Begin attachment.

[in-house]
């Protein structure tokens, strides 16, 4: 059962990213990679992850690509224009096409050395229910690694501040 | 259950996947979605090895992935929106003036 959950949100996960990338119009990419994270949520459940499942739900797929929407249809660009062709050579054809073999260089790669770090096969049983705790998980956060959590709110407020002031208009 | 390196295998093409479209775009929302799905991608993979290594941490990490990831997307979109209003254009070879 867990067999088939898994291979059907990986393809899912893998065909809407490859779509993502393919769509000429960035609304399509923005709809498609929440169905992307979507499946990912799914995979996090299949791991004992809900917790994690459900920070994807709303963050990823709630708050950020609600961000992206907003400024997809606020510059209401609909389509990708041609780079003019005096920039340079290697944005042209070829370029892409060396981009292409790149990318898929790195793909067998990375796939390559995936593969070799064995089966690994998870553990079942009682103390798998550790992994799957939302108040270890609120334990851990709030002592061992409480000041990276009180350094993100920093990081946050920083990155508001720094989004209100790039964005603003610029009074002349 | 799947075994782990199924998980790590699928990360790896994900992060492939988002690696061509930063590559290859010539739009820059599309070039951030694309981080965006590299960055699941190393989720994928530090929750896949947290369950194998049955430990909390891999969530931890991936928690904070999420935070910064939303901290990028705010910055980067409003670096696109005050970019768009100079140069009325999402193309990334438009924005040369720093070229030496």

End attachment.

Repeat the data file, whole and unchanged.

[in-house]
């Protein structure tokens, strides 16, 4: 059962990213990679992850690509224009096409050395229910690694501040 | 259950996947979605090895992935929106003036 959950949100996960990338119009990419994270949520459940499942739900797929929407249809660009062709050579054809073999260089790669770090096969049983705790998980956060959590709110407020002031208009 | 390196295998093409479209775009929302799905991608993979290594941490990490990831997307979109209003254009070879 867990067999088939898994291979059907990986393809899912893998065909809407490859779509993502393919769509000429960035609304399509923005709809498609929440169905992307979507499946990912799914995979996090299949791991004992809900917790994690459900920070994807709303963050990823709630708050950020609600961000992206907003400024997809606020510059209401609909389509990708041609780079003019005096920039340079290697944005042209070829370029892409060396981009292409790149990318898929790195793909067998990375796939390559995936593969070799064995089966690994998870553990079942009682103390798998550790992994799957939302108040270890609120334990851990709030002592061992409480000041990276009180350094993100920093990081946050920083990155508001720094989004209100790039964005603003610029009074002349 | 799947075994782990199924998980790590699928990360790896994900992060492939988002690696061509930063590559290859010539739009820059599309070039951030694309981080965006590299960055699941190393989720994928530090929750896949947290369950194998049955430990909390891999969530931890991936928690904070999420935070910064939303901290990028705010910055980067409003670096696109005050970019768009100079140069009325999402193309990334438009924005040369720093070229030496």